Further Changes for Money Funds?

Proposed legislation in the House and Senate would let funds go back to using stable NAVs.

As the one-year anniversary of new regulations affecting money market funds approaches this fall, the money fund landscape seems permanently altered. The imposition of floating net asset values and fees and gates on institutional prime and municipal funds scared away investors, shrinking the assets held in those types of funds.

That decline, and the impact it had on corporations and state and local governments that financed themselves by issuing short-term debt sold to money market funds, has sparked a legislative response. But the measures proposed in the House and Senate may have a hard time making headway given all the other issues Congress has to deal with.

As of last October, the Securities and Exchange Commission required institutional prime and municipal money market funds to implement a floating net asset value, rather than the constant NAV of $1 a share that had been typical for U.S. money funds. Prime and municipal funds were also subject to liquidity fees and gates.

As the implementation date for the new rules approached, there was a massive shift in assets, particularly out of institutional prime funds into government funds. As of Aug. 2, institutional prime funds contained about $172.7 billion in assets. That’s up from $123.9 billion at the end of last year, after the new regulations took effect, but far below the $779.1 billion the funds held at the start of 2016.

Corporations were among the investors retreating from prime funds. The Association for Financial Professionals’ annual Liquidity Survey released last month showed companies surveyed had just 2% of their assets in prime funds, down from 9% last year, and 14% in government and Treasury funds, up from 7% last year.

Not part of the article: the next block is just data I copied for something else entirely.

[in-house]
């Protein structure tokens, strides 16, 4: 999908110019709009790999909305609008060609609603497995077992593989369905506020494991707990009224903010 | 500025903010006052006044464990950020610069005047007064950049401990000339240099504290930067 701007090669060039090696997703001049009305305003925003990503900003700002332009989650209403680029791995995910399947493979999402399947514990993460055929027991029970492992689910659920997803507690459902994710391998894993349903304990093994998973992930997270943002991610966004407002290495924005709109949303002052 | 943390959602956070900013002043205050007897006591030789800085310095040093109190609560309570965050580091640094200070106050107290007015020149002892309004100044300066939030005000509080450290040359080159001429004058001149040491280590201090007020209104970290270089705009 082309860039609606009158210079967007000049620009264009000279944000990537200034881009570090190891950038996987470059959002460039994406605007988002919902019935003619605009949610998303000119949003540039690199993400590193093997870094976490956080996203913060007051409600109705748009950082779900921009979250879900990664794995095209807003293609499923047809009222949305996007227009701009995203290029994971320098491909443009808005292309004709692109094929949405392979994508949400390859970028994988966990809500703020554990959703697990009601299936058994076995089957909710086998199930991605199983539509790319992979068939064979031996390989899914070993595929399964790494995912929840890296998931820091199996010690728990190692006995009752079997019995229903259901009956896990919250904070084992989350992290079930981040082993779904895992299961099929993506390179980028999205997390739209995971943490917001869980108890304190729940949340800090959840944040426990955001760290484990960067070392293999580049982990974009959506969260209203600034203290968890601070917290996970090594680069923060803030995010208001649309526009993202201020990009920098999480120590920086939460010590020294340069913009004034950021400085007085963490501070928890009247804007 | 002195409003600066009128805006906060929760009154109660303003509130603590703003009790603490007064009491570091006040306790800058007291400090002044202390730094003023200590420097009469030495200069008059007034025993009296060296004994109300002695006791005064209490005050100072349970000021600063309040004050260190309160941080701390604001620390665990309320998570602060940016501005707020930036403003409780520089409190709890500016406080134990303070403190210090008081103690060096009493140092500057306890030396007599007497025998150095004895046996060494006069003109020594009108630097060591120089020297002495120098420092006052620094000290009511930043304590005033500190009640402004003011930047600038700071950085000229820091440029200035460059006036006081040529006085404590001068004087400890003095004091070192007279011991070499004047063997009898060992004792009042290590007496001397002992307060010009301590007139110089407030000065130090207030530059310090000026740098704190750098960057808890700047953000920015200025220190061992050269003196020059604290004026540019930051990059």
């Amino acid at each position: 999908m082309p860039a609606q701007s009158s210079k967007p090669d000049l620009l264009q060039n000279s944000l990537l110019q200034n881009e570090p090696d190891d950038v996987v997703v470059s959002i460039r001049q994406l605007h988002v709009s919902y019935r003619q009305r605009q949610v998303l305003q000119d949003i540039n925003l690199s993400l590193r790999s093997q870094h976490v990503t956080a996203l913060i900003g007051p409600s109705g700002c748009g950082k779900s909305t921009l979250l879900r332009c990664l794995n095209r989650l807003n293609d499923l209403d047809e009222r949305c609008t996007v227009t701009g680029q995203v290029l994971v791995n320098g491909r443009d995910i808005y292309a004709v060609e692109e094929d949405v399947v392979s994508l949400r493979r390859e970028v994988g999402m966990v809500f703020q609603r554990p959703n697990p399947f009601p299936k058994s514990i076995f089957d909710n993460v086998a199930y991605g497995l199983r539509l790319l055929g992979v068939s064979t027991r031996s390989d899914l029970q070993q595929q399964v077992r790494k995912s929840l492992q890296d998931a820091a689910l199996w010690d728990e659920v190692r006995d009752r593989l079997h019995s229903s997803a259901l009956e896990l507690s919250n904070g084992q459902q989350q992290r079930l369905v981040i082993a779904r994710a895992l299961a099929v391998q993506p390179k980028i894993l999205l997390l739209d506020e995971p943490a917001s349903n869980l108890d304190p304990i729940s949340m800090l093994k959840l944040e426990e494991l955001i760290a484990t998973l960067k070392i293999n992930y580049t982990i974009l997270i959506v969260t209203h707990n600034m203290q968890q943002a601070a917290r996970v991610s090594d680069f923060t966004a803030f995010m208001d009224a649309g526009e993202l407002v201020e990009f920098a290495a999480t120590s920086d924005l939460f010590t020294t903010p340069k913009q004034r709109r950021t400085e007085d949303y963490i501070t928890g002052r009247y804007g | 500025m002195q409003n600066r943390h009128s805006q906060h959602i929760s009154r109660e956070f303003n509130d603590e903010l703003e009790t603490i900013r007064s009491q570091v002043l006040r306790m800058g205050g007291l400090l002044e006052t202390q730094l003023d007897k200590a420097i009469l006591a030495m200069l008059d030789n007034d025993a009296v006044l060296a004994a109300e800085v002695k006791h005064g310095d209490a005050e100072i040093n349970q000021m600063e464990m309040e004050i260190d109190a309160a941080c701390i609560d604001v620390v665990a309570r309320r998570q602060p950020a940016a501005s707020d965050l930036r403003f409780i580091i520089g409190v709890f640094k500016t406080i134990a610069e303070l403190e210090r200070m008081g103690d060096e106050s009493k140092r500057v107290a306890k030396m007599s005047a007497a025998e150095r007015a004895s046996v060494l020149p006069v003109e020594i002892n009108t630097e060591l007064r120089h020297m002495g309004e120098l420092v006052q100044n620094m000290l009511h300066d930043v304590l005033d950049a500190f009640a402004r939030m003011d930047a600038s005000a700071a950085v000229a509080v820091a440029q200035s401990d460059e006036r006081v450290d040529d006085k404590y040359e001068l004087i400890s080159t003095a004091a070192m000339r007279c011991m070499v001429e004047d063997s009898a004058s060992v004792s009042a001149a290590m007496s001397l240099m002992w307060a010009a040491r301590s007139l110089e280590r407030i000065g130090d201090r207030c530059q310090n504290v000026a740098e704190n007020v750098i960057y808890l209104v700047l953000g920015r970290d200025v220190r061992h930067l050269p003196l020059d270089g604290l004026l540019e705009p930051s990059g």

Finance professionals have yet to warm up to the floating NAV funds. Forty-one percent of those responding to the AFP survey said their company would not invest in prime funds. Another 23% said they would consider using prime funds if the NAV doesn’t fluctuate much, and 20% said they would go back into prime funds if the spread became attractive enough.


Legislation Proposed

The legislation in the House and Senate would allow money market funds to elect to operate with a stable net asset value (NAV), rather than a floating NAV, if they meet certain criteria.

The Consumer Financial Choice and Capital Markets Protection Act (H.R. 2319), introduced by Rep. Keith Rothfus, R-Pa., has 27 cosponsors, 14 of them Democrats. The Senate version, introduced by Sen. Pat Toomey, R-Pa., has three cosponsors, two of whom are Democrats.

Tom Hunt, director of treasury services at the AFP, noted the strong bipartisan support for the bill in the House, and said the measure also fits with the Trump administration’s interest in the unintended consequences of regulatory form.

“It’s got the ear of a lot of people and it’s gaining steam,” he said. “There’s a good chance it will go forward.”